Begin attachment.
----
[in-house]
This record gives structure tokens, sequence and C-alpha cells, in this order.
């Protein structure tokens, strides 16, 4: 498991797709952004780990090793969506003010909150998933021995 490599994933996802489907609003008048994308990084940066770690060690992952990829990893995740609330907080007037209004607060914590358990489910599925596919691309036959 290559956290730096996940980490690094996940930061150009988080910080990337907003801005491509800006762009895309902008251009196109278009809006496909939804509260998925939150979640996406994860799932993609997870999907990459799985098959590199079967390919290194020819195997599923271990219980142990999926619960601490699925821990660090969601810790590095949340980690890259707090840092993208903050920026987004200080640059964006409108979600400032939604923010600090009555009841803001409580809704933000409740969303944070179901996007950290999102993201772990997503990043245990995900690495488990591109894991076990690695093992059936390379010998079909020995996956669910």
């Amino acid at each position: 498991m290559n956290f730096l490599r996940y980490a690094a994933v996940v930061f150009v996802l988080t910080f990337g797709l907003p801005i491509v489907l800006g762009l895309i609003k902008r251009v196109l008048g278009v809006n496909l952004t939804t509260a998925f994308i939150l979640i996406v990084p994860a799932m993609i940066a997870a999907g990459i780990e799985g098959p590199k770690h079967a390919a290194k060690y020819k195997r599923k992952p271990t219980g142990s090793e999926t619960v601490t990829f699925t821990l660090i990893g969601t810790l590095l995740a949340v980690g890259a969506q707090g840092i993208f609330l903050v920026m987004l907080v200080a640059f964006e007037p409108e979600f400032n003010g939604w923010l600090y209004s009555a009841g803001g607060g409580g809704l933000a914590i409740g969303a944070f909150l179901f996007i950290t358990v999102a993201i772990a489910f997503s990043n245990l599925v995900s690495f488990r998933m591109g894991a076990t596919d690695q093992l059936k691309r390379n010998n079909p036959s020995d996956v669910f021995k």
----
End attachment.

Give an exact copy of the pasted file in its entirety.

[in-house]
This record gives structure tokens, sequence and C-alpha cells, in this order.
């Protein structure tokens, strides 16, 4: 498991797709952004780990090793969506003010909150998933021995 490599994933996802489907609003008048994308990084940066770690060690992952990829990893995740609330907080007037209004607060914590358990489910599925596919691309036959 290559956290730096996940980490690094996940930061150009988080910080990337907003801005491509800006762009895309902008251009196109278009809006496909939804509260998925939150979640996406994860799932993609997870999907990459799985098959590199079967390919290194020819195997599923271990219980142990999926619960601490699925821990660090969601810790590095949340980690890259707090840092993208903050920026987004200080640059964006409108979600400032939604923010600090009555009841803001409580809704933000409740969303944070179901996007950290999102993201772990997503990043245990995900690495488990591109894991076990690695093992059936390379010998079909020995996956669910």
């Amino acid at each position: 498991m290559n956290f730096l490599r996940y980490a690094a994933v996940v930061f150009v996802l988080t910080f990337g797709l907003p801005i491509v489907l800006g762009l895309i609003k902008r251009v196109l008048g278009v809006n496909l952004t939804t509260a998925f994308i939150l979640i996406v990084p994860a799932m993609i940066a997870a999907g990459i780990e799985g098959p590199k770690h079967a390919a290194k060690y020819k195997r599923k992952p271990t219980g142990s090793e999926t619960v601490t990829f699925t821990l660090i990893g969601t810790l590095l995740a949340v980690g890259a969506q707090g840092i993208f609330l903050v920026m987004l907080v200080a640059f964006e007037p409108e979600f400032n003010g939604w923010l600090y209004s009555a009841g803001g607060g409580g809704l933000a914590i409740g969303a944070f909150l179901f996007i950290t358990v999102a993201i772990a489910f997503s990043n245990l599925v995900s690495f488990r998933m591109g894991a076990t596919d690695q093992l059936k691309r390379n010998n079909p036959s020995d996956v669910f021995k």